VEEP, new comedy with Julia Louis-Dreyfus
You can see Julia Louis-Dreyfus almost every day. Just start flipping around the channels and there’s bound to be a rerun of Seinfeld playing. And there you’ll find Julia showing off her comedy skills as Jerry Seinfeld’s gal-pal Elaine.
The much acclaimed NBC sitcom ran for nine seasons and earned Louis-Dreyfus an Emmy for Best Supporting Actress. Later she would star in her own CBS comedy, The New Adventures of Old Christine. It had a nice five season run and gave Louis-Dreyfus a chance to crow about “breaking the so-called ‘Seinfeld curse,’” when she got an Emmy for Best Lead Actress in a comedy.
Now she’s starring as the first woman who tackles the job of Vice President of the United States in the satirical new comedy series VEEP for HBO.
“It’s an incredibly funny situation,” Louis-Dreyfus, 51, said about her new V.P. role. “She discovers the job is nothing like she expected, but everything she was warned about.”
Talking about how she got involved with VEEP, Louis-Dreyfus said, “When I heard there was a show in development about an unhappy vice president, that immediately appealed to me. I was familiar with the work of the creator of the show, Armando Iannucci. I loved the style of his In The Loop movie for which he got an Oscar nomination.”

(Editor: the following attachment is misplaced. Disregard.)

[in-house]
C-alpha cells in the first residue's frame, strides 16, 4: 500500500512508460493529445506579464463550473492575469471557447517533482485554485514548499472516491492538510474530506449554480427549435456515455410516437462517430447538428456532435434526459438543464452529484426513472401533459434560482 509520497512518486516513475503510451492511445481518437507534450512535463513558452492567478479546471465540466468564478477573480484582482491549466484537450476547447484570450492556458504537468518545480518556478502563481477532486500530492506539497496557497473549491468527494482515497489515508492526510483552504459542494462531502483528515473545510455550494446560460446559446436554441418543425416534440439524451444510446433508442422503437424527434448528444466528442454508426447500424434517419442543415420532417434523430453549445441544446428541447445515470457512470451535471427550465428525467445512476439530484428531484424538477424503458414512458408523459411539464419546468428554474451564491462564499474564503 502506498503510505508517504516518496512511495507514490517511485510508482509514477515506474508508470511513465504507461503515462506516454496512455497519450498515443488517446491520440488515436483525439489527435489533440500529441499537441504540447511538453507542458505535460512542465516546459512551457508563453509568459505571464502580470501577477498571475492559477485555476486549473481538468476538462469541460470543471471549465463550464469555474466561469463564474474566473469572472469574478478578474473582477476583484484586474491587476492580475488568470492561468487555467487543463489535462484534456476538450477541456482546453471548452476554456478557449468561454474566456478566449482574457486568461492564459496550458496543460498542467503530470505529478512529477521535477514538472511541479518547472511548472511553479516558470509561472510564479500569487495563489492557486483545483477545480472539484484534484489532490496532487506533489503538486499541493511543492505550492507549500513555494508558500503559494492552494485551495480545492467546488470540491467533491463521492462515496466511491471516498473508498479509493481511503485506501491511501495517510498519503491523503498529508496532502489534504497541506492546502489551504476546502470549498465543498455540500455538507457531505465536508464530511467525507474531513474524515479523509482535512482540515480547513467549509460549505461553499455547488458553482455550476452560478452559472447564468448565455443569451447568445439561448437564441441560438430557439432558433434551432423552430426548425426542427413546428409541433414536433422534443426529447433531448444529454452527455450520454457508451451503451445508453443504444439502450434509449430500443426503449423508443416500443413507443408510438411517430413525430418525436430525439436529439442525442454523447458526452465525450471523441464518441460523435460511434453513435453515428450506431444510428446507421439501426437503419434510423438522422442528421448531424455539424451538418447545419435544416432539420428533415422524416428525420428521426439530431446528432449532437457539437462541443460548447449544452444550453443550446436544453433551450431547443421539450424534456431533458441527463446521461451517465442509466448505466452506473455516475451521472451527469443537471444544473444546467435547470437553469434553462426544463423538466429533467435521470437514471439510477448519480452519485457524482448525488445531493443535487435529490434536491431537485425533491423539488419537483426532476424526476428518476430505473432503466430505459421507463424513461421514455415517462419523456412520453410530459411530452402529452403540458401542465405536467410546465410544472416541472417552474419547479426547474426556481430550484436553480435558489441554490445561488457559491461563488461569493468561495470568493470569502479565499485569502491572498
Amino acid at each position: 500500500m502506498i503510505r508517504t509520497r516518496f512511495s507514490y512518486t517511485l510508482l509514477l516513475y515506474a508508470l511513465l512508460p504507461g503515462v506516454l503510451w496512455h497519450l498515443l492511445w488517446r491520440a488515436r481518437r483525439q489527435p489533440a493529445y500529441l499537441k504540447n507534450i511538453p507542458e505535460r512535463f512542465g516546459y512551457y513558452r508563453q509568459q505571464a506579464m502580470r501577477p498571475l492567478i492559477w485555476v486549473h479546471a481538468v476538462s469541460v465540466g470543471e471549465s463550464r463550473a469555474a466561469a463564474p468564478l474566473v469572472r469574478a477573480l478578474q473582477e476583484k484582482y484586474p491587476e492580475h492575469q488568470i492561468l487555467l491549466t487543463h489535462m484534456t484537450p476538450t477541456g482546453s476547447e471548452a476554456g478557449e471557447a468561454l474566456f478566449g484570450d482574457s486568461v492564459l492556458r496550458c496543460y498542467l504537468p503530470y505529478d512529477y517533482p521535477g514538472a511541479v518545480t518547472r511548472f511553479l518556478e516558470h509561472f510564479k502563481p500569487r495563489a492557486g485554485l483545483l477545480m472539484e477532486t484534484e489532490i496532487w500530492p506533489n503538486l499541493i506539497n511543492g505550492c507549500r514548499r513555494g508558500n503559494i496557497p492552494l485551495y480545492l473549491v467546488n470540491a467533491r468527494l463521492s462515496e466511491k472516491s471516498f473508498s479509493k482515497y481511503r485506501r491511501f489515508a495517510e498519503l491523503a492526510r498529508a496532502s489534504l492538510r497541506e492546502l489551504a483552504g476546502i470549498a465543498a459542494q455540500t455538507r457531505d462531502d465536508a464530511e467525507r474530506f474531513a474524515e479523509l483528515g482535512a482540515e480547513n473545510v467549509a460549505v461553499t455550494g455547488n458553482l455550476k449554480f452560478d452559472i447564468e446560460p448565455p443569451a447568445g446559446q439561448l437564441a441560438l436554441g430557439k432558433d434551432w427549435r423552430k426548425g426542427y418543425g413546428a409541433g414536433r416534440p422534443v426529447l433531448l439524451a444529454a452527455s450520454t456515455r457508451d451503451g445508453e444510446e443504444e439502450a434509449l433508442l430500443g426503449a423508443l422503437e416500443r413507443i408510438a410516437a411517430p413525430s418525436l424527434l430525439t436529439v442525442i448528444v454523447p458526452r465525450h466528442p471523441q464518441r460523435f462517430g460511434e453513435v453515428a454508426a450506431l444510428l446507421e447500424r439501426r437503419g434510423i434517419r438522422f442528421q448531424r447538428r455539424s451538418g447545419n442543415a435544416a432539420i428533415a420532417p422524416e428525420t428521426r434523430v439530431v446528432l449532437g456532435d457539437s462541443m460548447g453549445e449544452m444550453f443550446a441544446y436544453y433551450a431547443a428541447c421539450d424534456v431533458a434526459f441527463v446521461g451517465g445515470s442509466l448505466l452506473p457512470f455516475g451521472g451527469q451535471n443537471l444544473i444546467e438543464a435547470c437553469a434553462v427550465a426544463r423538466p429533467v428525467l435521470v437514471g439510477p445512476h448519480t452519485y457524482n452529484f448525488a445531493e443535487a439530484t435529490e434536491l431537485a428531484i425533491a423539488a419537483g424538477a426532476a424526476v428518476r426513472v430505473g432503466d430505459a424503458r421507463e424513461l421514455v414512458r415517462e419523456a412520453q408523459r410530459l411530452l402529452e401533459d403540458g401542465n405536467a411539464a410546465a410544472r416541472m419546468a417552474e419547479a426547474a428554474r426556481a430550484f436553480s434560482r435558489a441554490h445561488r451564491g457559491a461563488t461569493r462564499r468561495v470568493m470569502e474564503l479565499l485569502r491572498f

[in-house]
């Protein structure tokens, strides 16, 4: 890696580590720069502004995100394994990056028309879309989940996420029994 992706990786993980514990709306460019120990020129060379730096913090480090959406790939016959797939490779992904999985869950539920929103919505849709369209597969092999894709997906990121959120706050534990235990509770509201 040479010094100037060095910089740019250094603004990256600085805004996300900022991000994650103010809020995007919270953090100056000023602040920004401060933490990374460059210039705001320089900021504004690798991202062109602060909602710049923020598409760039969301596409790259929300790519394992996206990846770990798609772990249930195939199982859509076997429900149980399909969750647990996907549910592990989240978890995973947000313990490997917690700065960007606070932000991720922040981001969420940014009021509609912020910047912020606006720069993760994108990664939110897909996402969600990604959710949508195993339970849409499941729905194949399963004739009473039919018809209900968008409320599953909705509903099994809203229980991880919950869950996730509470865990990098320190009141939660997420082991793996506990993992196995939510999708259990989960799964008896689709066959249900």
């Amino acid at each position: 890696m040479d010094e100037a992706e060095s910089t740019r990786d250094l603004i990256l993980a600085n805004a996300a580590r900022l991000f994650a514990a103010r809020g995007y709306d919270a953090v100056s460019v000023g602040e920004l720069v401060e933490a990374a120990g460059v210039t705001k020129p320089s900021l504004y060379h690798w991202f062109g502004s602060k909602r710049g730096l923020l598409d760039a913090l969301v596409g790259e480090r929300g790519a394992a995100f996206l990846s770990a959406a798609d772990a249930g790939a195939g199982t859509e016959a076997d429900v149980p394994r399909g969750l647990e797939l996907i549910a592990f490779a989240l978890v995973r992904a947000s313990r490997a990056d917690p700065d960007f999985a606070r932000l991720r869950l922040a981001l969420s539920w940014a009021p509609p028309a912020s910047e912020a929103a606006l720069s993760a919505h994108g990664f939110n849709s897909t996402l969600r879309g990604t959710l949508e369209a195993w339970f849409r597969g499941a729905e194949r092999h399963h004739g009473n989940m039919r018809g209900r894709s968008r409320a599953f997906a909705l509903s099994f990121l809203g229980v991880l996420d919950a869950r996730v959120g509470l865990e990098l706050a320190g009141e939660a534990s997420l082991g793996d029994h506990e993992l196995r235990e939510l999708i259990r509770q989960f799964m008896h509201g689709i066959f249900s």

“When we first got together, he was incredibly funny, and what was supposed to be a 30-minute chat turned into a three-hour meeting. We got along really well.”
Louis-Dreyfus reported she felt strangely comfortable in the part from the very beginning. And she has a great supporting cast with Tony Hale, Anna Chlumsky, Matt Walsh, Reid Scott, and Timothy C. Simons.
In VEEP, Julia plays Selina Meyer, a former Senator who becomes Vice President. The various personal aspects of her life as the V.P. are revealed in the comedy. Louis-Dreyfus said, “You’ll see her residence and you’ll meet her daughter. And she’s going to have a boyfriend. You’ll see her attending a lot of fundraisers and travel across the country,” just like the real politicians do.
Although VEEP will try to keep things very factual, Louis-Dreyfus reminds that it is a comedy and there will be a lot of laughs at everyone’s expense.
“It’s not a partisan show in any way, and we are not parodying a particular person, male or female. It’s really a show about political behavior, as opposed to politics. You will see people making wrong decisions for the right reasons, and right decisions for the wrong reasons. Nothing is black and white.” That conflict of decision-making is fertile ground for comedy to grow.
Louis-Dreyfus, who is also acting as a hands-on producer, did research spending time on Capitol Hill, meeting people behind the scenes, “and I had the good fortune to talk with some vice presidents about their experiences.”
Julia is discreet about her meetings and would not mention which V.P.’s gave her the low-down on the gig. But she did let it slip that she knows former Vice President Al Gore, and that was helpful in preparing for her role.